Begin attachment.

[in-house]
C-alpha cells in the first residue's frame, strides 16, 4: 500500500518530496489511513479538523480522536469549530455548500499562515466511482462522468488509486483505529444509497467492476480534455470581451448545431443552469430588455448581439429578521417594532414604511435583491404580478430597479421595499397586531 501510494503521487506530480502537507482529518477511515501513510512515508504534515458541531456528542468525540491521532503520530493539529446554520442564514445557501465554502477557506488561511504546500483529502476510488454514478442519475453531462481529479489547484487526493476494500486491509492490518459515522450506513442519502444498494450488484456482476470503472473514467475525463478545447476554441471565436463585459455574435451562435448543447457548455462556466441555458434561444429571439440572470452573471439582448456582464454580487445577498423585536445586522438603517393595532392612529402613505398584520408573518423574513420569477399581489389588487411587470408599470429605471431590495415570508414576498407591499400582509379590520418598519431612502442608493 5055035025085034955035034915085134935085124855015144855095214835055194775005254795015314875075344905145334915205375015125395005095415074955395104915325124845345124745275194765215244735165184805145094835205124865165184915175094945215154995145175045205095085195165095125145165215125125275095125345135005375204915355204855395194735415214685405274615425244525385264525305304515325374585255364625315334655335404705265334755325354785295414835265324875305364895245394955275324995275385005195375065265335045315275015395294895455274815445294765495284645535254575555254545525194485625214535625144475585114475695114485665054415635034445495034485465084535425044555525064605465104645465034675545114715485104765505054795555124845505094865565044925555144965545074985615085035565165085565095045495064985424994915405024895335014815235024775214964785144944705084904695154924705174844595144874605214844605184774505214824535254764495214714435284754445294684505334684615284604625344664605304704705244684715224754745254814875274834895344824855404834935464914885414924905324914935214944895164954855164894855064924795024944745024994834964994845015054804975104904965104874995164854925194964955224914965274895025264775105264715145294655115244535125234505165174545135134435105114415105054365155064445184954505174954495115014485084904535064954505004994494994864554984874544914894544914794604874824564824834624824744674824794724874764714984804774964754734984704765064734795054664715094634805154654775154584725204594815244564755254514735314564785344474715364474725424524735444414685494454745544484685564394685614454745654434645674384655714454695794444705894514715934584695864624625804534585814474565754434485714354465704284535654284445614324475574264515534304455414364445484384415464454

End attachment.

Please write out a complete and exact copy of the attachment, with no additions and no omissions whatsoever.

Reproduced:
[in-house]
C-alpha cells in the first residue's frame, strides 16, 4: 500500500518530496489511513479538523480522536469549530455548500499562515466511482462522468488509486483505529444509497467492476480534455470581451448545431443552469430588455448581439429578521417594532414604511435583491404580478430597479421595499397586531 501510494503521487506530480502537507482529518477511515501513510512515508504534515458541531456528542468525540491521532503520530493539529446554520442564514445557501465554502477557506488561511504546500483529502476510488454514478442519475453531462481529479489547484487526493476494500486491509492490518459515522450506513442519502444498494450488484456482476470503472473514467475525463478545447476554441471565436463585459455574435451562435448543447457548455462556466441555458434561444429571439440572470452573471439582448456582464454580487445577498423585536445586522438603517393595532392612529402613505398584520408573518423574513420569477399581489389588487411587470408599470429605471431590495415570508414576498407591499400582509379590520418598519431612502442608493 5055035025085034955035034915085134935085124855015144855095214835055194775005254795015314875075344905145334915205375015125395005095415074955395104915325124845345124745275194765215244735165184805145094835205124865165184915175094945215154995145175045205095085195165095125145165215125125275095125345135005375204915355204855395194735415214685405274615425244525385264525305304515325374585255364625315334655335404705265334755325354785295414835265324875305364895245394955275324995275385005195375065265335045315275015395294895455274815445294765495284645535254575555254545525194485625214535625144475585114475695114485665054415635034445495034485465084535425044555525064605465104645465034675545114715485104765505054795555124845505094865565044925555144965545074985615085035565165085565095045495064985424994915405024895335014815235024775214964785144944705084904695154924705174844595144874605214844605184774505214824535254764495214714435284754445294684505334684615284604625344664605304704705244684715224754745254814875274834895344824855404834935464914885414924905324914935214944895164954855164894855064924795024944745024994834964994845015054804975104904965104874995164854925194964955224914965274895025264775105264715145294655115244535125234505165174545135134435105114415105054365155064445184954505174954495115014485084904535064954505004994494994864554984874544914894544914794604874824564824834624824744674824794724874764714984804774964754734984704765064734795054664715094634805154654775154584725204594815244564755254514735314564785344474715364474725424524735444414685494454745544484685564394685614454745654434645674384655714454695794444705894514715934584695864624625804534585814474565754434485714354465704284535654284445614324475574264515534304455414364445484384415464454